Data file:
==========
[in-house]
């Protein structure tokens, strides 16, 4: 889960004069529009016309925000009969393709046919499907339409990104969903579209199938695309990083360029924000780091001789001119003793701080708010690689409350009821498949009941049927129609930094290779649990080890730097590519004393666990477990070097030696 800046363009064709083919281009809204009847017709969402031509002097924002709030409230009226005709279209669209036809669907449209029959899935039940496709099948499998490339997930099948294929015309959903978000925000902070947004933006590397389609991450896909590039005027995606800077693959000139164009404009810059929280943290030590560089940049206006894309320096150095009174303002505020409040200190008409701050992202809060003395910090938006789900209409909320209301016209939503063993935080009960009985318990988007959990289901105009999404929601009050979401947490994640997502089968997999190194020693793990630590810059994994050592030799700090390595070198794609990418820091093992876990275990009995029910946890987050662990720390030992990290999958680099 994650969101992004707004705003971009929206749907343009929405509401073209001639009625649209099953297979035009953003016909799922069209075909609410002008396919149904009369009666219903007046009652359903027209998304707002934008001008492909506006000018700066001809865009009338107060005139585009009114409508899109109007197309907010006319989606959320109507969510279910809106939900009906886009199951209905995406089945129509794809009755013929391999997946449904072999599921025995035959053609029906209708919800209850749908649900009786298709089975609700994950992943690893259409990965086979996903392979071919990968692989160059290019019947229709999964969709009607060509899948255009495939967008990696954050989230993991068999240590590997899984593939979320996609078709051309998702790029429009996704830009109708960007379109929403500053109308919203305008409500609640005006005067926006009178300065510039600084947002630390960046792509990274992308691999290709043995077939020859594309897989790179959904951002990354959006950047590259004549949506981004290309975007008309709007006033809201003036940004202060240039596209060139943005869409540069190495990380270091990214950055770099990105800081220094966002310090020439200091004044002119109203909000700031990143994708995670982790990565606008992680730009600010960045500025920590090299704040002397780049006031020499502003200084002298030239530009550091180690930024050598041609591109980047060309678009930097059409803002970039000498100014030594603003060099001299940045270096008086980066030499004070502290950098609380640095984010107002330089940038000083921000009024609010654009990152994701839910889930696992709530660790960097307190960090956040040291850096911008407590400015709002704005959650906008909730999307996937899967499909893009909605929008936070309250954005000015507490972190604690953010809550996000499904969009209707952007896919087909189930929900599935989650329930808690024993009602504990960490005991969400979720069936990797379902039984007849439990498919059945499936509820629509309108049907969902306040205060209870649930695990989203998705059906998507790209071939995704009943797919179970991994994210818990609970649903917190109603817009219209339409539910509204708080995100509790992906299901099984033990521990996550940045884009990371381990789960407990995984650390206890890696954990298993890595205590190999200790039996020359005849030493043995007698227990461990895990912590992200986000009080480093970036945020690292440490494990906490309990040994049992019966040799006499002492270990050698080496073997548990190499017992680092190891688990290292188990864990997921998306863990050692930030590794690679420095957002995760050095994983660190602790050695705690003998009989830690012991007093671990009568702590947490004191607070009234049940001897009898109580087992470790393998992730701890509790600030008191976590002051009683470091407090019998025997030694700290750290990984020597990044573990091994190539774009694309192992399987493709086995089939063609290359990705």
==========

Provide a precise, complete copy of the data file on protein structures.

[in-house]
């Protein structure tokens, strides 16, 4: 889960004069529009016309925000009969393709046919499907339409990104969903579209199938695309990083360029924000780091001789001119003793701080708010690689409350009821498949009941049927129609930094290779649990080890730097590519004393666990477990070097030696 800046363009064709083919281009809204009847017709969402031509002097924002709030409230009226005709279209669209036809669907449209029959899935039940496709099948499998490339997930099948294929015309959903978000925000902070947004933006590397389609991450896909590039005027995606800077693959000139164009404009810059929280943290030590560089940049206006894309320096150095009174303002505020409040200190008409701050992202809060003395910090938006789900209409909320209301016209939503063993935080009960009985318990988007959990289901105009999404929601009050979401947490994640997502089968997999190194020693793990630590810059994994050592030799700090390595070198794609990418820091093992876990275990009995029910946890987050662990720390030992990290999958680099 994650969101992004707004705003971009929206749907343009929405509401073209001639009625649209099953297979035009953003016909799922069209075909609410002008396919149904009369009666219903007046009652359903027209998304707002934008001008492909506006000018700066001809865009009338107060005139585009009114409508899109109007197309907010006319989606959320109507969510279910809106939900009906886009199951209905995406089945129509794809009755013929391999997946449904072999599921025995035959053609029906209708919800209850749908649900009786298709089975609700994950992943690893259409990965086979996903392979071919990968692989160059290019019947229709999964969709009607060509899948255009495939967008990696954050989230993991068999240590590997899984593939979320996609078709051309998702790029429009996704830009109708960007379109929403500053109308919203305008409500609640005006005067926006009178300065510039600084947002630390960046792509990274992308691999290709043995077939020859594309897989790179959904951002990354959006950047590259004549949506981004290309975007008309709007006033809201003036940004202060240039596209060139943005869409540069190495990380270091990214950055770099990105800081220094966002310090020439200091004044002119109203909000700031990143994708995670982790990565606008992680730009600010960045500025920590090299704040002397780049006031020499502003200084002298030239530009550091180690930024050598041609591109980047060309678009930097059409803002970039000498100014030594603003060099001299940045270096008086980066030499004070502290950098609380640095984010107002330089940038000083921000009024609010654009990152994701839910889930696992709530660790960097307190960090956040040291850096911008407590400015709002704005959650906008909730999307996937899967499909893009909605929008936070309250954005000015507490972190604690953010809550996000499904969009209707952007896919087909189930929900599935989650329930808690024993009602504990960490005991969400979720069936990797379902039984007849439990498919059945499936509820629509309108049907969902306040205060209870649930695990989203998705059906998507790209071939995704009943797919179970991994994210818990609970649903917190109603817009219209339409539910509204708080995100509790992906299901099984033990521990996550940045884009990371381990789960407990995984650390206890890696954990298993890595205590190999200790039996020359005849030493043995007698227990461990895990912590992200986000009080480093970036945020690292440490494990906490309990040994049992019966040799006499002492270990050698080496073997548990190499017992680092190891688990290292188990864990997921998306863990050692930030590794690679420095957002995760050095994983660190602790050695705690003998009989830690012991007093671990009568702590947490004191607070009234049940001897009898109580087992470790393998992730701890509790600030008191976590002051009683470091407090019998025997030694700290750290990984020597990044573990091994190539774009694309192992399987493709086995089939063609290359990705």